While political bickering continues, policemen are doing some work on their own. According to informed sources, many of their findings fail to provide any justification for the current anti-India campaign. Police and intelligence officials are following trails leading to some of the dozen-odd Maoist groups that have sprouted in Nepal in the past decade.
Troops checking the Rashtriya Panchayat building: Explosive situationThese groups became politically relevant only in May, when they announced their support for a day’s bandh called by school teachers in Nepal. The success of the bandh surprised the administration and was immediately credited to the leftist support.
What worried the Government even more was the subsequent decision by these left groups to back the Nepali Congress satyagraha as well, officials feel that this gave the communist groups the confidence they had been lacking so far and made them that much more confident.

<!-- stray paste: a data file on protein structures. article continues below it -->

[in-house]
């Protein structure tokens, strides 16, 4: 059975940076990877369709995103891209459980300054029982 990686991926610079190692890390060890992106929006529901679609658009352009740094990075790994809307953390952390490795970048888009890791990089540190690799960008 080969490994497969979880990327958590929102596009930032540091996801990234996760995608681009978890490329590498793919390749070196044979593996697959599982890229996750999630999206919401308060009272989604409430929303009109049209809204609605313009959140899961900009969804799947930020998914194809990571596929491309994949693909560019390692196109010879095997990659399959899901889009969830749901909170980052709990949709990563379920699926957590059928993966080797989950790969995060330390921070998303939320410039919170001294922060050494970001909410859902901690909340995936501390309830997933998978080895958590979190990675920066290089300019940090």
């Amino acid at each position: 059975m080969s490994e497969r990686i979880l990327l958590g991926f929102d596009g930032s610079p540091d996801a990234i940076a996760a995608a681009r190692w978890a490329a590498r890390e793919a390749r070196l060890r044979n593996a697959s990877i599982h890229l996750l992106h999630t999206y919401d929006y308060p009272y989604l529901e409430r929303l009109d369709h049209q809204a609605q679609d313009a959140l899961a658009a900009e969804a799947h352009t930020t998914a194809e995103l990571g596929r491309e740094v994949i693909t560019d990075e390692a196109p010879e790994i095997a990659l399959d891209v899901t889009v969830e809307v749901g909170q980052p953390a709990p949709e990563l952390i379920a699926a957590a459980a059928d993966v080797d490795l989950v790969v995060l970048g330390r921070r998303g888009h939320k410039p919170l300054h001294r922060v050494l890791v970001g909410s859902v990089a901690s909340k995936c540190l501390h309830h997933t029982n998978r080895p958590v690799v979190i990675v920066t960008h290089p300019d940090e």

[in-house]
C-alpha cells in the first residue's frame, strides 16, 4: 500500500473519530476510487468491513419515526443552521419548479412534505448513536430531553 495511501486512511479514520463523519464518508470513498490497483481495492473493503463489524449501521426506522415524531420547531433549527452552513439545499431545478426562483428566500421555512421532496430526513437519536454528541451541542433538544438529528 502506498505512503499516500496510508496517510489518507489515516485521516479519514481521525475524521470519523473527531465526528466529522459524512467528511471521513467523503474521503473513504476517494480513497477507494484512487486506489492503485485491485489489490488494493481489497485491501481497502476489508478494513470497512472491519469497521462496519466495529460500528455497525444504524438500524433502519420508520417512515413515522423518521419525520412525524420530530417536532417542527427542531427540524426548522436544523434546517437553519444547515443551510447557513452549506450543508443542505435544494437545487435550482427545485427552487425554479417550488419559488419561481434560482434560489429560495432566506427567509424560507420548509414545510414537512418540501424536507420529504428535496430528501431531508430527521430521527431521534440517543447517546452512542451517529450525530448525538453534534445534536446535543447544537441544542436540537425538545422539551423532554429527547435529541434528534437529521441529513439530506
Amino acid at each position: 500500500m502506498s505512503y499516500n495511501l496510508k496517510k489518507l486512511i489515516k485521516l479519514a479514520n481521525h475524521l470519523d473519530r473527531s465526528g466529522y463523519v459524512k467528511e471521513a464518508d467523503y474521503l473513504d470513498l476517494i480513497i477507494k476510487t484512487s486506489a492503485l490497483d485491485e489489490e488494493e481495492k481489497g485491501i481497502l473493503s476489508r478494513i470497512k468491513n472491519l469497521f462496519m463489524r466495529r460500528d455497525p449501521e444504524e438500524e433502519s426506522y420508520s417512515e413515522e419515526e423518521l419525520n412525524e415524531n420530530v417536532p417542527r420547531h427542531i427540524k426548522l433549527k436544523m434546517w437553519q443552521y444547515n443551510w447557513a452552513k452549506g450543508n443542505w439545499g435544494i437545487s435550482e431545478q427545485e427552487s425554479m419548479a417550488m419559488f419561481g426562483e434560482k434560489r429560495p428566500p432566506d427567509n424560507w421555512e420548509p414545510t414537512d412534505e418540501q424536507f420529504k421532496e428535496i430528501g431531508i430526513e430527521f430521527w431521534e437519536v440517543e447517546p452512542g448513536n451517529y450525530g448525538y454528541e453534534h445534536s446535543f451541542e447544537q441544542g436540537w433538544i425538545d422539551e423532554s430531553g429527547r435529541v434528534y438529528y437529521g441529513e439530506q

But irrespective of who put the bombs around the palace and the panchayat, there is no dispute on the conclusion that the motive of the bombers was to drum up support for change. In the last two decades, politics in Nepal has been a strange mix of a strong yearning for a multi-party, democratic parliamentary system with the desire for the retention of the monarchy.
And even the more optimistic in Nepal’s ruling elite, who find it impossible to believe that any Nepali group could aim at dethroning the monarch, concede that the bombings were aimed at the partyless panchayat system and to remind the monarch that some people have been demanding change. It is only ironic that the panchayat system, an unconventional brainchild of the late King Mahendra, should face its stiffest challenge in its silver jubilee year.